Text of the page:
Nov 21, 2018
5:15PM to 7:00PM
Date(s) - 21/11/2018
5:15 pm - 7:00 pm
In this candid and personal conversation with acclaimed documentary film director Alanis Obomsawin, Dr. Cindy Blackstock will share her experiences and reflections as Canada’s foremost advocate for First Nations children. Everyone is welcome to attend.
Admission free. Register online today.
A member of the Gitksan First Nation and Professor of Social Work, Dr. Cindy Blackstock has been called Canada’s ‘relentless moral voice’ for the rights of Indigenous children. She has devoted her life to mobilizing attention and action against the systemic inequalities in public services experienced by First Nations children, youth and families. In this work, she has been remarkably effective; Dr. Blackstock has a rare capacity to weave together community development principles, policy acumen, storytelling and social science research.
Dr. Blackstock was a child protection worker for the B.C. government when she first noticed the funding disparity in welfare services between Indigenous and non-Indigenous children. In 2007 the Assembly of First Nations and First Nations Child and Family Caring Society of Canada, with Cindy Blackstock’s leadership, filed a complaint under the Canadian Human Rights Act alleging that Canada discriminates against First Nations children by consistently underfunding welfare services on reserves. After many years of struggle and advocacy the Canadian Human Rights Tribunal agreed, and in 2016 ordered the government of Canada to cease its discriminatory conduct.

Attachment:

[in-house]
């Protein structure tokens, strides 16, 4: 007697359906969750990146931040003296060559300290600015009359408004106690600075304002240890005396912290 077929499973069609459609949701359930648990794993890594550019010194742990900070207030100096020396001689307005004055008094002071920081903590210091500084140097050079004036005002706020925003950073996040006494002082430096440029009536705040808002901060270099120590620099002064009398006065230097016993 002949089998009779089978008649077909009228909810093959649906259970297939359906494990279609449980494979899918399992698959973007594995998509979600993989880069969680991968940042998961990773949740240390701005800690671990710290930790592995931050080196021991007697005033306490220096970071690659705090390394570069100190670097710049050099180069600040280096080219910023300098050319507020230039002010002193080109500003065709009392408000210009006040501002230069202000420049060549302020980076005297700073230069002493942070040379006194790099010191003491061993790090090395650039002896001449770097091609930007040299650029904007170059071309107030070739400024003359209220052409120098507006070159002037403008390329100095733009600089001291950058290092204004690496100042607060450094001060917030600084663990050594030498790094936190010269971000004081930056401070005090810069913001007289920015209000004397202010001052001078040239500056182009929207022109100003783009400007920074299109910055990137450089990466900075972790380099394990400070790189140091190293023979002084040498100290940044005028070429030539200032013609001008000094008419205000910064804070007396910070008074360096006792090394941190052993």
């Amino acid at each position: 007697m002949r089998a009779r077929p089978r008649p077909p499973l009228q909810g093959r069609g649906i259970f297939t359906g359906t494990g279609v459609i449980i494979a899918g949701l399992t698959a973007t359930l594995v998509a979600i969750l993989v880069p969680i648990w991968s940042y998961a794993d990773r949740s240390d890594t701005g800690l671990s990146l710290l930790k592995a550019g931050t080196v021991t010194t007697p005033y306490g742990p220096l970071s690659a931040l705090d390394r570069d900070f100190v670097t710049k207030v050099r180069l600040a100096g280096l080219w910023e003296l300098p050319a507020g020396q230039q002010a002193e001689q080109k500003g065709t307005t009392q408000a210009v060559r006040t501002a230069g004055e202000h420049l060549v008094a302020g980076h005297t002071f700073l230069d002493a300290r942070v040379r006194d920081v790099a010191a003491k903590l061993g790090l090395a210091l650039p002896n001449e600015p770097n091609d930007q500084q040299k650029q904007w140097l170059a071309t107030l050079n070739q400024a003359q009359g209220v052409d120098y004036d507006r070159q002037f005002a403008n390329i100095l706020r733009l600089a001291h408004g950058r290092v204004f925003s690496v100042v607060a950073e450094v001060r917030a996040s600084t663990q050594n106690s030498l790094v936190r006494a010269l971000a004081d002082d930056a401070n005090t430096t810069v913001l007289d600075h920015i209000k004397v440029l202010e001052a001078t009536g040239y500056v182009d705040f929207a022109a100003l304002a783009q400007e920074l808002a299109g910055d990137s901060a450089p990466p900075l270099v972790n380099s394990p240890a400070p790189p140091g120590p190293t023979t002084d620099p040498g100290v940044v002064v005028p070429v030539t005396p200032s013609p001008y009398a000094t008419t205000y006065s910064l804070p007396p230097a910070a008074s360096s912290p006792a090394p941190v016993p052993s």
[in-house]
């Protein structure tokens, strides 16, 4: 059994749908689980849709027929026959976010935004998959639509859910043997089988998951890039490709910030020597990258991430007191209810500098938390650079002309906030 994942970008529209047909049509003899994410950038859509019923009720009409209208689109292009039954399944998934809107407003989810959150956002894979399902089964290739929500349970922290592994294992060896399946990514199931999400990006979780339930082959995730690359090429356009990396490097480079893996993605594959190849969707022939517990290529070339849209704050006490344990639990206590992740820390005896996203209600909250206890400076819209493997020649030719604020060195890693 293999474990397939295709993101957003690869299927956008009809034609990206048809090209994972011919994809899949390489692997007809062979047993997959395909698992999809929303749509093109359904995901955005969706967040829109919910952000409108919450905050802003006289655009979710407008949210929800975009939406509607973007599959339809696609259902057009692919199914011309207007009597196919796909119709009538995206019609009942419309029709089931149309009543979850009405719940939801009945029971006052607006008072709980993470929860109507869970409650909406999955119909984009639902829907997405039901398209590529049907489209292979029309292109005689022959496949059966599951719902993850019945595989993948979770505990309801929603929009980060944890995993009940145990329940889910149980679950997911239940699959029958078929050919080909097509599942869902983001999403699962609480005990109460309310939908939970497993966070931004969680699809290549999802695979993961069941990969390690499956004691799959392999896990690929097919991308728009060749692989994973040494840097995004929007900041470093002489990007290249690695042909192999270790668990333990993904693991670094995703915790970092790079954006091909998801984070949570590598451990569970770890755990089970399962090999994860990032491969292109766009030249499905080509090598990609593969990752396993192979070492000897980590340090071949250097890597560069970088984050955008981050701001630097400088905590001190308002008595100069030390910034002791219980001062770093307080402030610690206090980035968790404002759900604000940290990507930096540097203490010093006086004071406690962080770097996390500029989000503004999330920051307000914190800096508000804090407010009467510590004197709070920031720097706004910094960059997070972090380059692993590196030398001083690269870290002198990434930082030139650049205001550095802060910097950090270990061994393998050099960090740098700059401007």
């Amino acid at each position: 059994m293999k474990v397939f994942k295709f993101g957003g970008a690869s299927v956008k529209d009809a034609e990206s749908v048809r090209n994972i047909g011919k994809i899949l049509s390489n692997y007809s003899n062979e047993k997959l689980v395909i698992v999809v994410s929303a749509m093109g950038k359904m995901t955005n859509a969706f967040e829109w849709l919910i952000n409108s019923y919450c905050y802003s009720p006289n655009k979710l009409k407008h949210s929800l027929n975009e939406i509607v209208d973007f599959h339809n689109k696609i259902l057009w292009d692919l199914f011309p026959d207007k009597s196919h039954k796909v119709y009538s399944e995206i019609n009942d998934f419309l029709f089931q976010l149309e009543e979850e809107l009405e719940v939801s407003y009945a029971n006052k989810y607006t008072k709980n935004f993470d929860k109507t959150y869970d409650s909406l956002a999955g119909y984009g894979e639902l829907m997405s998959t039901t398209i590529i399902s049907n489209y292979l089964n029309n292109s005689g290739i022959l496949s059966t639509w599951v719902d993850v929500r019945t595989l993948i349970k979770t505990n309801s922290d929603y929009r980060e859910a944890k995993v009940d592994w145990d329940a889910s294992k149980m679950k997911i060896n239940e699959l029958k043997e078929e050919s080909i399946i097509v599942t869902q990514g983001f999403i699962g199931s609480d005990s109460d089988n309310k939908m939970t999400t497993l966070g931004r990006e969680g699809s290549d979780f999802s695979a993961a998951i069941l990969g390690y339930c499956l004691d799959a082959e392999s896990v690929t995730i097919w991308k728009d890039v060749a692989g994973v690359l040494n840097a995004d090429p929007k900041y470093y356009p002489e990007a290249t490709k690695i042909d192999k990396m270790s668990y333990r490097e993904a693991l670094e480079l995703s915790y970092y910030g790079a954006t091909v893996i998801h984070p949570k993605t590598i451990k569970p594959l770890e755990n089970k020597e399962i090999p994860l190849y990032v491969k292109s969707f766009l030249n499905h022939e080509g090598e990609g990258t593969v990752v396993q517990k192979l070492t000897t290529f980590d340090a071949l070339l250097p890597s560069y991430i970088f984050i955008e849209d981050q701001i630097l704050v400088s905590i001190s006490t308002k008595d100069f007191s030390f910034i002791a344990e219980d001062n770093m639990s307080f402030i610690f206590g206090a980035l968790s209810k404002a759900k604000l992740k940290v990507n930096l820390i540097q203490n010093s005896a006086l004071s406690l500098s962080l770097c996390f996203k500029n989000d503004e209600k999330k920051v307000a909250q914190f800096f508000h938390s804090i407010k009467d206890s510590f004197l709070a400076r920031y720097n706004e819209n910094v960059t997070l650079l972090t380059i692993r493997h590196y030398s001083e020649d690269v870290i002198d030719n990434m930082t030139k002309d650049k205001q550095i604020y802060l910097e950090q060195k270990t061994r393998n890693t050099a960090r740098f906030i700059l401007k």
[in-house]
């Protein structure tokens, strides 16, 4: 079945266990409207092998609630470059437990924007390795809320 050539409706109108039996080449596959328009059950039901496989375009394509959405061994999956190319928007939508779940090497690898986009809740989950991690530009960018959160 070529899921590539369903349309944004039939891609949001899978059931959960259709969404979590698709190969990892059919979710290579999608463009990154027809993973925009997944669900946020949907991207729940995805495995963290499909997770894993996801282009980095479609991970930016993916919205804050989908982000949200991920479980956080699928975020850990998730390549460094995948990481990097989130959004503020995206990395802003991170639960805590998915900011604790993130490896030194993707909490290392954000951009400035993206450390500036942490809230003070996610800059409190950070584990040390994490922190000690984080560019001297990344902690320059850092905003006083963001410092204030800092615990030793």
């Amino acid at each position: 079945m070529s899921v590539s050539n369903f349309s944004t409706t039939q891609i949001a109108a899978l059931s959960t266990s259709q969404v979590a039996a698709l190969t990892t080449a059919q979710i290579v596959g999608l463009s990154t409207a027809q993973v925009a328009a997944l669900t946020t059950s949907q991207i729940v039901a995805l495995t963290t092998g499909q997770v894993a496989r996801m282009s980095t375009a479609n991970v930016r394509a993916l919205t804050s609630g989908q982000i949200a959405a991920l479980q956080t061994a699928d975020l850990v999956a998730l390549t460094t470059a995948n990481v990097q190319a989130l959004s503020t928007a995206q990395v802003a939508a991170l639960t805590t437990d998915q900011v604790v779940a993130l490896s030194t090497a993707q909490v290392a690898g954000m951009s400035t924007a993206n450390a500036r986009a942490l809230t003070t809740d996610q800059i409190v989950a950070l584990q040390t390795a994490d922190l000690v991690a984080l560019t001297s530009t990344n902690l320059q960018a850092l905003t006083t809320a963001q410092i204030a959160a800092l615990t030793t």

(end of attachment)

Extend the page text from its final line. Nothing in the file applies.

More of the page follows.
Dr. Blackstock will be in conversation with one of the most acclaimed Indigenous film directors in the world, Alanis Obomsawin. The Abenaki director has received numerous international honours and her work was showcased in a 2008 retrospective at New York’s Museum of Modern Art. In her 2016 film We Can’t Make the Same Mistake Twice, Obomsawin turned her lens on the landmark discrimination case filed by the Assembly of First Nations and First Nations Child and Family Caring Society, and the pivotal role played by Dr. Blackstock in that critical victory.
November 20 is the International Day of the Child. In recognition of this day, Dr. Blackstock invites everyone to support Shannen’s Dream. Shannen Koostachin, a youth education advocate from Attawapiskat First Nation, worked tirelessly to try to convince the federal government to give First Nations children a proper education. Learn more and add your voice.
Presented by School of Social Work, Indigenous Studies Program and The Socrates Project at McMaster University.